November 20, 2017
Blockchain is a distributed database among thousands of public computers around the world. This means that no central entity controls it and each computer holds a continuously updated copy of the entire history of all transactions.
In a nutshell, this distributed database maintains a list of records (blocks) that are timestamped and linked to the previous block created. In effect creating a public ledger with the exact order in which the chain of events happened. Hence, the name Blockchain.
So in one example, if an employee goes into his system and alters past records (Blocks), the public nature of the blockchain would recognize this and the underlying company would have the ability to recognize who initiated this change almost immediately.
For instance, Blockchain technology can be applied in:
Financial fraud reduction: most banks are built on centralized databases and depend on financial intermediaries. Blockchain promises to reduce crimes related to asset exchanges such as stock exchanges and money transfers.
Payment processing: blockchain reduces the need for certain auditing and compliance intermediaries in payment processing, therefore increasing the speed and reducing the cost per transaction. Capgemini estimates consumers could save up to $16 billion a year in banking and insurance fees.
Smart Contracts in Supply Chain: a digital contract that triggers automatically as it is executed. For instance, making partial payments based on terms of the contract or paying a carrier immediately upon successful delivery of a load.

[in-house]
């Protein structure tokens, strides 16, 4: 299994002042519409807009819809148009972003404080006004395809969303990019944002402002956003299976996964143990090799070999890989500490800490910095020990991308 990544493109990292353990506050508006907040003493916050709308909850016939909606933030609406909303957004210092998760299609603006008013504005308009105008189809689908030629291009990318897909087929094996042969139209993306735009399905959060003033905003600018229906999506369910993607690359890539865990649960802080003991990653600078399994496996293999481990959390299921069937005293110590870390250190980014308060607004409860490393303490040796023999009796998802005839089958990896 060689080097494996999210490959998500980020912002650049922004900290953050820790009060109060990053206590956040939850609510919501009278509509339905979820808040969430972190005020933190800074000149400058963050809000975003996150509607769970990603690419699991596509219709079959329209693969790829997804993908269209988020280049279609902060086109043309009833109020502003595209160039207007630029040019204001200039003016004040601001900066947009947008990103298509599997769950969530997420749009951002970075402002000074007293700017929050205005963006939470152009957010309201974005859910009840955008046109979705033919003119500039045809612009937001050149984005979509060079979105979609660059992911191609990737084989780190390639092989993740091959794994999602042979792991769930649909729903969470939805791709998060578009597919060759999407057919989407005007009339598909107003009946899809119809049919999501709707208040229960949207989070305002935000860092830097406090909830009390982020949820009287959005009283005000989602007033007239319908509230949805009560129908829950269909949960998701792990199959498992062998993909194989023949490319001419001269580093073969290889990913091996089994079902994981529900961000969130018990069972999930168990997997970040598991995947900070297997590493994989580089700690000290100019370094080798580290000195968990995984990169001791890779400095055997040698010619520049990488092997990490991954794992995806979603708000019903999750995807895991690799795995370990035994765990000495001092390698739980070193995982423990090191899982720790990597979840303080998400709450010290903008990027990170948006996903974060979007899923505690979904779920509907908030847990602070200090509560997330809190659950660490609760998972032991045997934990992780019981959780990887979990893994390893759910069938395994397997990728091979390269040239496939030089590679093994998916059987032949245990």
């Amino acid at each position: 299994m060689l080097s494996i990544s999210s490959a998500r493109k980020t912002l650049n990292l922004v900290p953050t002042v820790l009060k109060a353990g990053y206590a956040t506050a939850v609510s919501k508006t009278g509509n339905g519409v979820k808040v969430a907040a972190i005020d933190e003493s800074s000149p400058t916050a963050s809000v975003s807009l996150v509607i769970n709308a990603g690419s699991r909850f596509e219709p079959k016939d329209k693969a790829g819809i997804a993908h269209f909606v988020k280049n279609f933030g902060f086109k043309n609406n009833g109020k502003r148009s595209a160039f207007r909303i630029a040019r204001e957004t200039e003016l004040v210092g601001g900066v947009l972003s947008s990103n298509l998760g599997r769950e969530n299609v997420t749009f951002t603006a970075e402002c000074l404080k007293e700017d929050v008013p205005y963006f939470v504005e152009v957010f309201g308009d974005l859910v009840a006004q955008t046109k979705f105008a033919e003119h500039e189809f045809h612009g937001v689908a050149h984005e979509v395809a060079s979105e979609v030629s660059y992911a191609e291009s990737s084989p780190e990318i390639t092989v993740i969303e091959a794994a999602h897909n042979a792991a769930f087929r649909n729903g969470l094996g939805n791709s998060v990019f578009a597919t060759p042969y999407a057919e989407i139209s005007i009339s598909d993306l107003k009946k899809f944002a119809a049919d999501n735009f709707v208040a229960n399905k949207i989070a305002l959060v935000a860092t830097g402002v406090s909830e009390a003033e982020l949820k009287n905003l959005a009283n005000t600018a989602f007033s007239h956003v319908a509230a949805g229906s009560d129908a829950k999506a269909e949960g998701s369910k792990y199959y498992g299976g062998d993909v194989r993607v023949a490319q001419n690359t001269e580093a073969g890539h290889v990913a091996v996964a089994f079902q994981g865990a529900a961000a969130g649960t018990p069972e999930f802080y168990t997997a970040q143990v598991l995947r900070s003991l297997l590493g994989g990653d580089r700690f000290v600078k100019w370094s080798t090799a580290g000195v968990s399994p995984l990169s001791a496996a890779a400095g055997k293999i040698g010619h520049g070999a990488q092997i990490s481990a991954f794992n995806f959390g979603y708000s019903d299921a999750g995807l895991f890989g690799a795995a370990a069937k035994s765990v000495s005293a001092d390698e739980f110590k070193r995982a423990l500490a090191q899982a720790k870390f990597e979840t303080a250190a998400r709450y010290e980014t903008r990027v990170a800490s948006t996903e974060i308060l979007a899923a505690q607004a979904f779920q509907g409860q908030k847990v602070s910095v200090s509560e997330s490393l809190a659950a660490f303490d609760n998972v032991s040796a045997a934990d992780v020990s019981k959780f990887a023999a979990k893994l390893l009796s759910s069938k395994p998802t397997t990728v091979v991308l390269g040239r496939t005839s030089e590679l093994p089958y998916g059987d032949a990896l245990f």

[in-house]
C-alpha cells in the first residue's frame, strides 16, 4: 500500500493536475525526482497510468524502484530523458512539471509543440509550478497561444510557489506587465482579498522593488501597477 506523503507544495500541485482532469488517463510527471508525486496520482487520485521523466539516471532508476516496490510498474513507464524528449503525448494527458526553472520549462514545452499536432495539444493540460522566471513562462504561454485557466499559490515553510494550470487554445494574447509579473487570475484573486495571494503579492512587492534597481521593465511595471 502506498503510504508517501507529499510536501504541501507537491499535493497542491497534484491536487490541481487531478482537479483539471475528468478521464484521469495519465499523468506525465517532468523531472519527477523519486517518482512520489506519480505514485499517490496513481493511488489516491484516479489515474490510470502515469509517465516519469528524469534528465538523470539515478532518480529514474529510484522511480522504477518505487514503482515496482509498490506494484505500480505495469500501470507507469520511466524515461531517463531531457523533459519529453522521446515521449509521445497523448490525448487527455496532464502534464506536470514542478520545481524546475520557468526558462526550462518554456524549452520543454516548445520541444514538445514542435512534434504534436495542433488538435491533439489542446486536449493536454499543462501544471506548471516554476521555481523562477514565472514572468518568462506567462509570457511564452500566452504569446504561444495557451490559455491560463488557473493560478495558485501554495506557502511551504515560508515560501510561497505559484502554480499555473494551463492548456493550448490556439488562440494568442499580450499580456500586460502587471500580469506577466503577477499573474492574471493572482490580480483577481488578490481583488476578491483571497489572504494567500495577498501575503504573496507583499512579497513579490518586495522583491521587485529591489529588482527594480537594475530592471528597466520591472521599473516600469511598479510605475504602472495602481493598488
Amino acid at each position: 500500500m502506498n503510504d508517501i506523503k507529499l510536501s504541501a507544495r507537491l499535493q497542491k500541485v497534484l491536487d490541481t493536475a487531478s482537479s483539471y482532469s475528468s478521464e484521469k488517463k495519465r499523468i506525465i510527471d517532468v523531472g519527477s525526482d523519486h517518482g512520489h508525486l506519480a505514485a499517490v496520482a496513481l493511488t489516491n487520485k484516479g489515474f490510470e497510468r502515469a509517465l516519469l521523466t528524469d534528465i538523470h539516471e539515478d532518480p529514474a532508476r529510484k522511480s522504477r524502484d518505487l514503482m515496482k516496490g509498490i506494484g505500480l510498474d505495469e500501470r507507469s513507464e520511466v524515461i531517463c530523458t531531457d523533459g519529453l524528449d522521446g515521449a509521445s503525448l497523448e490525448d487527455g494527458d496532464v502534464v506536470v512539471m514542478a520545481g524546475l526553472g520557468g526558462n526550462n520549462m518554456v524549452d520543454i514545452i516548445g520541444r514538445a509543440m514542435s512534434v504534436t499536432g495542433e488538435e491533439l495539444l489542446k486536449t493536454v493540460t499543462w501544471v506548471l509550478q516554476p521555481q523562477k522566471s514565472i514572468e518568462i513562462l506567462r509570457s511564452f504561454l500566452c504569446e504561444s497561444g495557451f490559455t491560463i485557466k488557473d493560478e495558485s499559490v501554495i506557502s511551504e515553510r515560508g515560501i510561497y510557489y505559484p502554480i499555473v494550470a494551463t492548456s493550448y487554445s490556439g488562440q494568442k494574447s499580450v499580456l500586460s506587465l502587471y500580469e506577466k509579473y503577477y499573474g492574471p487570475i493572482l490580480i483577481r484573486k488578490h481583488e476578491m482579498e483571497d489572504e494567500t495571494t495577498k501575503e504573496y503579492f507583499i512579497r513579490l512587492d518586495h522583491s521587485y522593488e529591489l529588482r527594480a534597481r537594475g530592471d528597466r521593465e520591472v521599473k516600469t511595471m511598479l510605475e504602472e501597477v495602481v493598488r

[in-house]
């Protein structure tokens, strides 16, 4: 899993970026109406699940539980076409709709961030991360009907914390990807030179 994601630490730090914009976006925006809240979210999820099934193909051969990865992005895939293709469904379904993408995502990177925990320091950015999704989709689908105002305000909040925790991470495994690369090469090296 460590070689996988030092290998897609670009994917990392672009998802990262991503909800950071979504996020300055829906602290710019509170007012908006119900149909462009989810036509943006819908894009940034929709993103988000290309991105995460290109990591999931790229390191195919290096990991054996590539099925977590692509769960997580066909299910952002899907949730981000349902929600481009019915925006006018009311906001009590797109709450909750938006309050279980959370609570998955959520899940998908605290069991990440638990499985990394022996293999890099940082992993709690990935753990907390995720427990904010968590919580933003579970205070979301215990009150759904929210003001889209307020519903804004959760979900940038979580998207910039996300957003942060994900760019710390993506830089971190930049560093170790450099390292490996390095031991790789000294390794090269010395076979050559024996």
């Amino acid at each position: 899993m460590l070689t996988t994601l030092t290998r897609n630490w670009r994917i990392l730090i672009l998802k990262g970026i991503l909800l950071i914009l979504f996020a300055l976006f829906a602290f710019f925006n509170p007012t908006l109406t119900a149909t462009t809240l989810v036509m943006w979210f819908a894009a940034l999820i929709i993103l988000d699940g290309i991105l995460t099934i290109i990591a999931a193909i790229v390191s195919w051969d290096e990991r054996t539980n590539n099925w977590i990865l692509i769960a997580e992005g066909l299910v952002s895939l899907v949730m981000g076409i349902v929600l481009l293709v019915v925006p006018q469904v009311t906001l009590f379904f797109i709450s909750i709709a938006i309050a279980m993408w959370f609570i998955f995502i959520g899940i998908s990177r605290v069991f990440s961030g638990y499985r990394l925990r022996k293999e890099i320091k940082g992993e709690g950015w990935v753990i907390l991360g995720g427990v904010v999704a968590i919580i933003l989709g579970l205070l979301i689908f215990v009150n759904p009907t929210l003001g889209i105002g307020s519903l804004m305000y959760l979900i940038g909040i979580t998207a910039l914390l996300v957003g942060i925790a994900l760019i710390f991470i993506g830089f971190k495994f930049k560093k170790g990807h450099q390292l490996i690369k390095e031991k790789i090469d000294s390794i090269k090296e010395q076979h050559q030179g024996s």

Real Estate title transfer: today criminals can file forged deeds to sell properties they don’t own and someone with access to recorder’s database can alter property records. BlockChain’s Public ledger nature makes it impossible to alter records without leaving a trace.
Musicians royalty payments; for musicians today it is virtually impossible to verify when, where and how their music is consumed. This verification in terms serves as a verification for royalty payments.
Medical Records Sharing: blockchain can securely pull together fragmented medical records stored by multiple healthcare providers while maintaining compliance with HIPPA.
Blockchain technology can be used in any industry to increase transparency and create greater trust by consumers and all parties involved in the supply chain. It also promises to create efficiencies, eliminate intermediaries, and retire outdated processes.
Want to learn more? Contact our team to learn more about how to implement blockchain to transform your business.
Otto Rivera is the CEO at HELPNET. He has a System Engineer // MBA degree and since 1998 has been helping companies simplify their business with the aid of technology. He loves to practice Skanda Yoga and truly believes that if you get the foundation right everything else falls into place.
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